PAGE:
Similar white matter changes in schizophrenia and bipolar disorder: A tract-based spatial statistics study

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Several strands of evidence reported a significant overlapping, in terms of clinical symptoms, epidemiology and treatment response, between the two major psychotic disorders—Schizophrenia (SCZ) and Bipolar Disorder (BD). Nevertheless, the shared neurobiological correlates of these two disorders are far from conclusive. This study aims toward a better understanding of possible common microstructural brain alterations in SCZ and BD. Magnetic Resonance Diffusion data of 33 patients with BD, 19 with SCZ and 35 healthy controls were acquired. Diffusion indexes were calculated, then analyzed using Tract-Based Spatial Statistics (TBSS). We tested correlations with clinical and psychological variables. In both patient groups mean diffusion (MD), volume ratio (VR) and radial diffusivity (RD) showed a significant increase, while fractional anisotropy (FA) and mode (MO) decreased compared to the healthy group. Changes in diffusion were located, for both diseases, in the fronto-temporal and callosal networks. Finally, no significant differences were identified between patient groups, and a significant correlations between length of disease and FA and VR within the corpus callosum, corona radiata and thalamic radiation were observed in bipolar disorder. To our knowledge, this is the first study applying TBSS on all the DTI indexes at the same time in both patient groups showing that they share similar impairments in microstructural connectivity, with particular regards to fronto-temporal and callosal communication, which are likely to worsen over time. Such features may represent neural common underpinnings characterizing major psychoses and confirm the central role of white matter pathology in schizophrenia and bipolar disorder.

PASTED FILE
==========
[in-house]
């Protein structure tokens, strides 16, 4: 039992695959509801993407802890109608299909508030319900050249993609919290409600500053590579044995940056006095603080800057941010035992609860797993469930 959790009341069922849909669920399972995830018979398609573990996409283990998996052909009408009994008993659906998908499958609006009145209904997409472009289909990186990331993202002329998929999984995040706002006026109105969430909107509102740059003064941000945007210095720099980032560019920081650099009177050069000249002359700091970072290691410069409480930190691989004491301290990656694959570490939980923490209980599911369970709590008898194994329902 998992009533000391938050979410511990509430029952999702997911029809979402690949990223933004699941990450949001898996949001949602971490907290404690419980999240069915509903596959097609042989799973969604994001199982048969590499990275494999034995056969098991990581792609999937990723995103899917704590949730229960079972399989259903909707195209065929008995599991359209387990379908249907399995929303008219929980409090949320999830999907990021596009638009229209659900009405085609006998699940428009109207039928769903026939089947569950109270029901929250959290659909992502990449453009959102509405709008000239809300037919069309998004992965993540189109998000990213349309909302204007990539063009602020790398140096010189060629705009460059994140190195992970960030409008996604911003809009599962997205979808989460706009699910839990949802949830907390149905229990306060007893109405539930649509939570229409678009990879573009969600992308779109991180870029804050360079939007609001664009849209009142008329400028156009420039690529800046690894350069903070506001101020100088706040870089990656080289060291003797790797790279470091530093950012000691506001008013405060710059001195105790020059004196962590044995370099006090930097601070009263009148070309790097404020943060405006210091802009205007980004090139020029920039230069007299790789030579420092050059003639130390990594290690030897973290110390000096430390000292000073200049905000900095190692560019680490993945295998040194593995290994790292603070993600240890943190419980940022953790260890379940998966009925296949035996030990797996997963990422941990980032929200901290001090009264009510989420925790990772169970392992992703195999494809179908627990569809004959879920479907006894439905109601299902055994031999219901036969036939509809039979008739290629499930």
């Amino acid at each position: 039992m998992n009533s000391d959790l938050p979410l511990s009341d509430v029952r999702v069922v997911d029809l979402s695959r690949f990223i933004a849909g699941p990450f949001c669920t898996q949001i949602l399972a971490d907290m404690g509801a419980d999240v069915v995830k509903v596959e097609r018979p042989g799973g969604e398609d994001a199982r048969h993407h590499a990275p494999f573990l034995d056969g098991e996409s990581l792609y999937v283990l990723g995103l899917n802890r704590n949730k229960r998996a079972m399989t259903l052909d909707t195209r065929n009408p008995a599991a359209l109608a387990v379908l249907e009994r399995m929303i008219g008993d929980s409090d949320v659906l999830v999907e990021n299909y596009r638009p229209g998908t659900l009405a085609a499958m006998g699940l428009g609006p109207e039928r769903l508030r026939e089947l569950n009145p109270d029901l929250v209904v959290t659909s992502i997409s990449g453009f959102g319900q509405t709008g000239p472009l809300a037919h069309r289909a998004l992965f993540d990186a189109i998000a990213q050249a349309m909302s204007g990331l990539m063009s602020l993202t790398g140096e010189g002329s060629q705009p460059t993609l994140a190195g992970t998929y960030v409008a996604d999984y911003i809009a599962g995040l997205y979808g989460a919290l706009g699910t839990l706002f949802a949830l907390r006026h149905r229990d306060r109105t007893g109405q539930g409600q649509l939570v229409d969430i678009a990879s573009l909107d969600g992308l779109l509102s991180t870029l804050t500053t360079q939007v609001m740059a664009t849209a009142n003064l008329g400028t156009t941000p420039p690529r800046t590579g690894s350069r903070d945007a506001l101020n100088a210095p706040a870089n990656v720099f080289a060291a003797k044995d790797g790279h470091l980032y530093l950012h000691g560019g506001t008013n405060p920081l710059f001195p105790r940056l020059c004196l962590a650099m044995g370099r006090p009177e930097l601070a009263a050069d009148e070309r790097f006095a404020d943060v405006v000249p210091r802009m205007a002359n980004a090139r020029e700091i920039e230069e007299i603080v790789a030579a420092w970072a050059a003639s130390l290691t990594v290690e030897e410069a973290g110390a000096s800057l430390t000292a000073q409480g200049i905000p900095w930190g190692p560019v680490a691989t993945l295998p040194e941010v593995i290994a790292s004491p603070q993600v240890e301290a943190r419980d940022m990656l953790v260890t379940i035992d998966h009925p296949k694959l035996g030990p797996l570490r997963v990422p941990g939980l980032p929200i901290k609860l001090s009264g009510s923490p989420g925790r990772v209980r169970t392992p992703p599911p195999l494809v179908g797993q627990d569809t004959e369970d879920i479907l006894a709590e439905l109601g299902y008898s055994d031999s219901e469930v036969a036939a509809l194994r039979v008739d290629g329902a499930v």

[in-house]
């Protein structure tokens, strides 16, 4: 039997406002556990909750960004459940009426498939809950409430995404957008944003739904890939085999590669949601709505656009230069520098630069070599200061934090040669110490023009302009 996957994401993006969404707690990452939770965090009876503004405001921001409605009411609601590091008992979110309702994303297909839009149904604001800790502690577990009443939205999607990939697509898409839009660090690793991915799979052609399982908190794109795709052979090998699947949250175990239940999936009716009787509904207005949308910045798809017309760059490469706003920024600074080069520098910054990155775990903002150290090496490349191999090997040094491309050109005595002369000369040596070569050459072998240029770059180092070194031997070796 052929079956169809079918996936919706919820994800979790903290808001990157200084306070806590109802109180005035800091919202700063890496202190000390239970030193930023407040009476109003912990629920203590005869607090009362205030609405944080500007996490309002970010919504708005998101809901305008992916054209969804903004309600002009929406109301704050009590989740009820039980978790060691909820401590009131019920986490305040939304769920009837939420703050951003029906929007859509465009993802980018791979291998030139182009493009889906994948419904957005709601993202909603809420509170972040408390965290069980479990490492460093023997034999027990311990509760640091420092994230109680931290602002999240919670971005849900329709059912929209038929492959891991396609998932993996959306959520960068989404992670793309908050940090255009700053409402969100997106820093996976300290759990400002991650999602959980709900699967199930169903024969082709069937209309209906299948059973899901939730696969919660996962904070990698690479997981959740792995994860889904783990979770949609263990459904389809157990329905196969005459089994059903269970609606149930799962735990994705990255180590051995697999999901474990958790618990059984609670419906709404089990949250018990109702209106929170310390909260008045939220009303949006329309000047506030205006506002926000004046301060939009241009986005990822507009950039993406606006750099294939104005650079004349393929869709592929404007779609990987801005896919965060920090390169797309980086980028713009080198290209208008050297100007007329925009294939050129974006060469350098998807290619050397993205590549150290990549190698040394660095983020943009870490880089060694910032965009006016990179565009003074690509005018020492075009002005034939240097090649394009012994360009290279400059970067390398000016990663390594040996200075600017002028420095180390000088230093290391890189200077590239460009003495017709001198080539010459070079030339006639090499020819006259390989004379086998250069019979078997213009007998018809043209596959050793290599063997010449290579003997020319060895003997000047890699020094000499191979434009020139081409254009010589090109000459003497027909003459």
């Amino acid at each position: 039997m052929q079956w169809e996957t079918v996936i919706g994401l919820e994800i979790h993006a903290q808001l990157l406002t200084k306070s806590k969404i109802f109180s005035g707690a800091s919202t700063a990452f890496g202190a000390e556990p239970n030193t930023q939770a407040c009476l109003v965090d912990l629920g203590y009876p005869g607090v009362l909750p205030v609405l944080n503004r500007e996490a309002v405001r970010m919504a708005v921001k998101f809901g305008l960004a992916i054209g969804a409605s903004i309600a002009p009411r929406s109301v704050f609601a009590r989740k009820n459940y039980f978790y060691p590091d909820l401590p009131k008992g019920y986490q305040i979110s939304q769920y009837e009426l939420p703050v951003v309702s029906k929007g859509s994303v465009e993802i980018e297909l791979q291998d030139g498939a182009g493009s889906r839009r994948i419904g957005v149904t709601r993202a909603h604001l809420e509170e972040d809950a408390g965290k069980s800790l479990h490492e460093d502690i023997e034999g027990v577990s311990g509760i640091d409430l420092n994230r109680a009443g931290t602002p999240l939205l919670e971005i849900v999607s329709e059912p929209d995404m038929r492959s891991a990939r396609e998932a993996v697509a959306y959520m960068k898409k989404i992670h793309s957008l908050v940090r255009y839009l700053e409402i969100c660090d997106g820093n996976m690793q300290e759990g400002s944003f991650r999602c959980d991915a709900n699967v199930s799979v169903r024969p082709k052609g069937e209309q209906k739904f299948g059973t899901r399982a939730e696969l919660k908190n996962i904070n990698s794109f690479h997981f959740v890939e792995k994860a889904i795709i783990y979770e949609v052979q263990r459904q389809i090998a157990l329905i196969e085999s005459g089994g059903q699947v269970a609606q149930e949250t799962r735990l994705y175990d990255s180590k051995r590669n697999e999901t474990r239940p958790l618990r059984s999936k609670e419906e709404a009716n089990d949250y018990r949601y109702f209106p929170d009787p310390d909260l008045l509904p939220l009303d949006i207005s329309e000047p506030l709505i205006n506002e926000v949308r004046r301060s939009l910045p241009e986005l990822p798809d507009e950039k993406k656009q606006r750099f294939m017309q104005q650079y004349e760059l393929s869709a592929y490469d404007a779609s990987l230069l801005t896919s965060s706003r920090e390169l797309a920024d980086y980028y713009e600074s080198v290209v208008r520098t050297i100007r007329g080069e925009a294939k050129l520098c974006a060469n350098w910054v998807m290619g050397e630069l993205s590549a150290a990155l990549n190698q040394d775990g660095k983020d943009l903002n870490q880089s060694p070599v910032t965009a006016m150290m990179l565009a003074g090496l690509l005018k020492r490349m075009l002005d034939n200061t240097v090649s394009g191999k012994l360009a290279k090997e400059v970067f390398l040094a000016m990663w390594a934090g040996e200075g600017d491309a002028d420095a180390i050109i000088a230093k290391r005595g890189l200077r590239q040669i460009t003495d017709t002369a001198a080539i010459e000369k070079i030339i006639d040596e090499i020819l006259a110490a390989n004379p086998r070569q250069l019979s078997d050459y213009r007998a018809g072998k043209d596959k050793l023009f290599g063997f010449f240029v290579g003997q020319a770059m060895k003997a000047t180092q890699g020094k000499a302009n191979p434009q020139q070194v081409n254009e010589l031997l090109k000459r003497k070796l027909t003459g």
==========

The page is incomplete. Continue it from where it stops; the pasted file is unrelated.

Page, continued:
Squarcina, L., Bellani, M., Rossetti, M. G., Perlini, C., Delvecchio, G., Dusi, N., … Brambilla, P. (2017). Similar white matter changes in schizophrenia and bipolar disorder: A tract-based spatial statistics study. PLoS ONE, 12(6).

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